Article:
By Joakim Reiter, Vodafone Group Director of External Affairs
A perfect storm is brewing: high unemployment rates around the world, extreme poverty, particularly in emerging markets, and a lack of digital education and skills to fill thousands of vacant future-focused, digital jobs.
The International Labour Organization (ILO) estimates that more than 200 million young people are either unemployed or have a job but live in poverty. In many countries, youth unemployment is at record levels, from 38% in Italy and 39% in Spain to 47% in Greece and 53% in South Africa. Paradoxically, unemployment among young people is rising just as businesses of all types and sizes are struggling to fill a wide range of digital technology roles that are critical for future growth. The European Commission estimates that around 500,000 digital jobs across the European Union will remain unfilled by 2020.
The digital skills gap is growing, rightly prompting fears that a lack of relevant talent could stymie economic growth. There is no time to lose - the future competitiveness of Europe (and elsewhere) will be assessed by a commitment to ensuring economies have the skills required for a thriving digital economy.
Our latest research with YouGov among nearly 6,000 18-24 year-olds across 15 countries - The State of iGen - reveals there is a long way to go. More than two-thirds of young people interviewed said they had received insufficient or no careers advice at any point in their education. Of those who had received careers advice, 38% said advice was too narrowly focused on traditional, non-digital roles. Only 15% said their careers advice included future-focused, digital jobs.
A prolonged period of unemployment shortly after a young person leaves education to enter the workforce can have a lifelong negative effect on individual confidence, self-esteem and wellbeing, according to recent studies. Fifty-six per cent in The State of iGen study said that the hardest challenge for their generation is finding a well-paid, permanent job – a figure that is of even greater concern when 46% of respondents said that their future happiness is dependent on securing a well-paid, permanent job. Furthermore, as many as one out of five young people surveyed appear to have lost all confidence, saying they worry they lack the skills and experience to do any job at all, while nearly one third say they lack the skills to find a job they enjoy.
Despite around 40% of respondents thinking that most jobs and professions will be replaced by machines within 50 years, the majority favour traditional careers – with teacher, sales and marketing professional featuring in their ‘top three’ when asked to choose from a list of digital and traditional careers. And there was a startling difference between men and women. Young women favour traditional careers, with their top three choices being, sales and marketing professional, teaching and nurse or doctor, and young men favour digital careers, choosing games designer, coder and YouTuber. Perhaps this is a reflection on why more young women (64%) than men (49%) said that finding a well-paid, permanent job was their toughest challenge.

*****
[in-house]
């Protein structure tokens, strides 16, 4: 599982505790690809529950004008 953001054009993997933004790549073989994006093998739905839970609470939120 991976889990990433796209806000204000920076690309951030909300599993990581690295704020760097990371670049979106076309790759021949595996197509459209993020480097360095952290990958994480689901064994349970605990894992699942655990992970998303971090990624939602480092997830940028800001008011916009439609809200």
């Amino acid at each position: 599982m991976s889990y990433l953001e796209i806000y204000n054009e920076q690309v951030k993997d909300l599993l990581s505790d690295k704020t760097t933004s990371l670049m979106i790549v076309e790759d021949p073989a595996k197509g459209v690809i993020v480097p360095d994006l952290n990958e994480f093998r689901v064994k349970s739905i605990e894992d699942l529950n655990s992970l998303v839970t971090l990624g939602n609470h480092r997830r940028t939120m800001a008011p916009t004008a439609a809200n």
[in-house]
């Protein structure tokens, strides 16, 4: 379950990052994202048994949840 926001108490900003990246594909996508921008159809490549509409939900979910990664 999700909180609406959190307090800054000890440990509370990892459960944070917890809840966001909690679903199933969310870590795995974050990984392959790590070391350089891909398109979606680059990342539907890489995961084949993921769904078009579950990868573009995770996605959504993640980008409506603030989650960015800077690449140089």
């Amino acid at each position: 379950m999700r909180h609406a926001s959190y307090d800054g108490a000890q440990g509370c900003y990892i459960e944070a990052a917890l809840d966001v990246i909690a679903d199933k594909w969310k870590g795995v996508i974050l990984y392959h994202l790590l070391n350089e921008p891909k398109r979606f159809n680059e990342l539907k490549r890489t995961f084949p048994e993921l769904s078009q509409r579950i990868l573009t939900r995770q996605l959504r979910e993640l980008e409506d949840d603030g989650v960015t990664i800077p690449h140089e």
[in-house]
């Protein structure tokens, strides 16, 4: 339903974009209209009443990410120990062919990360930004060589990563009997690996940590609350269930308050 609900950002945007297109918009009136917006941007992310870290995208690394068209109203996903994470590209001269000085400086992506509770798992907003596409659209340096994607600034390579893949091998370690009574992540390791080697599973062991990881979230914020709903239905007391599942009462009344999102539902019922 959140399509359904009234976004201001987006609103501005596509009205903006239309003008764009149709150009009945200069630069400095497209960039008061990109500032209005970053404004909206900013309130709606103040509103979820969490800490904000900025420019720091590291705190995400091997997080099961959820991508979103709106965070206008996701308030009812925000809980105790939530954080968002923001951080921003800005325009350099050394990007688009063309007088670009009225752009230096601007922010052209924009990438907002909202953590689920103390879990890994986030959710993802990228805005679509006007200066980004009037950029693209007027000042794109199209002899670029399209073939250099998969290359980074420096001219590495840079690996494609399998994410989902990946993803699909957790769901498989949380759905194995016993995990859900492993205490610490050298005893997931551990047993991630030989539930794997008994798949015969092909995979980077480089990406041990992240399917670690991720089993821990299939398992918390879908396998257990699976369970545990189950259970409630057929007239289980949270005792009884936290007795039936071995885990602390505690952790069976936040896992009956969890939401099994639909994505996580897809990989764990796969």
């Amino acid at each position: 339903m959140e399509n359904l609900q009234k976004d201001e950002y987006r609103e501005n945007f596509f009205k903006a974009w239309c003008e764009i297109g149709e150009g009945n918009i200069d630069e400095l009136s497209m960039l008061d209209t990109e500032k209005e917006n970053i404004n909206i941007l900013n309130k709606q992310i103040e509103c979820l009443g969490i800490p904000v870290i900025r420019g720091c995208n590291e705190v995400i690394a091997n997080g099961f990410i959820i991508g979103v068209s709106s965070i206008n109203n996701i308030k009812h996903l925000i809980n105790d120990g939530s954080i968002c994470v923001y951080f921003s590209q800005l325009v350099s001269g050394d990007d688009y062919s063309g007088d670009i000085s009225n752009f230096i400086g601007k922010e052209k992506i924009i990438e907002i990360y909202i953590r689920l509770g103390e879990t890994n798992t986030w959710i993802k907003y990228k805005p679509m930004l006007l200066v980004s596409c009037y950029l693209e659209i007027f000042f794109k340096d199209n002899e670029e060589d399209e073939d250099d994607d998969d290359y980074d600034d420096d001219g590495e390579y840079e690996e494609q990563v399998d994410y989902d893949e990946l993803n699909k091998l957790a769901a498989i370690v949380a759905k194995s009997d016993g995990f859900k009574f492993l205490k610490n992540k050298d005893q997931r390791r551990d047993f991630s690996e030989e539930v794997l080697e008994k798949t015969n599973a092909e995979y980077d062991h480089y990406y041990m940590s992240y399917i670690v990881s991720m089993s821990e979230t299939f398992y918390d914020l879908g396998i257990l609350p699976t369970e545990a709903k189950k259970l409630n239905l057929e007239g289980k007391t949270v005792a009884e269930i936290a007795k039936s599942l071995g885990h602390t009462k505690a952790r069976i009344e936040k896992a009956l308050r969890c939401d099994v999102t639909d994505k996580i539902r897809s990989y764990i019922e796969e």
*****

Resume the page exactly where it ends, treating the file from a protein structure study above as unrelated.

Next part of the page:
What is clear from our research is that inadequate careers advice with a bias towards traditional careers is preventing the majority of young people from benefiting from thousands of vacant digital jobs. It isn’t the only factor. Other recent research has shown that, while 16-24 year-olds are digital natives, there is a lot more to do in developing the digital skills required in the workplace. A combination of greater and much-improved careers advice in schools and digital skills training are essential to prevent future skills shortages and ultimately boost productivity.
Careers advice should be a core part of a young person’s schooling, not a nice-to-have add-on. Schools, colleges and universities must be incentivised to prioritise careers advice and digital skills. Governments, the education sector and businesses need to come together to find ways of ensuring young people are provided with high quality careers advice and training, with a focus on digital skills. While a problem needs solving, this is also an opportunity. As ILO Director General Guy Ryder says, “The digital economy has enormous potential to create decent jobs for youth and act as a catalyst for sustainable growth and development.”
Joakim Reiter writes as Vodafone launches international future jobs programme, “What will you be?” to provide career guidance and access to training content in the digital economy for up to 10 million young people across 18 countries.
Joakim Reiter is the Group External Affairs Director of Vodafone. Before joining Vodafone in April 2017, Joakim was the Assistant Secretary-General of the United Nations and the Deputy Secretary-General of the United Nations Conference on Trade and Development (UNCTAD). Prior to that, he spent more than 15 years in the foreign service of Sweden, including as Deputy Director-General of the Ministry of Foreign Affairs, Ambassador to the World Trade Organization and at the Permanent Representation to the European Union. He also served as an EU negotiator with DG TRADE at the European Commission.
No results found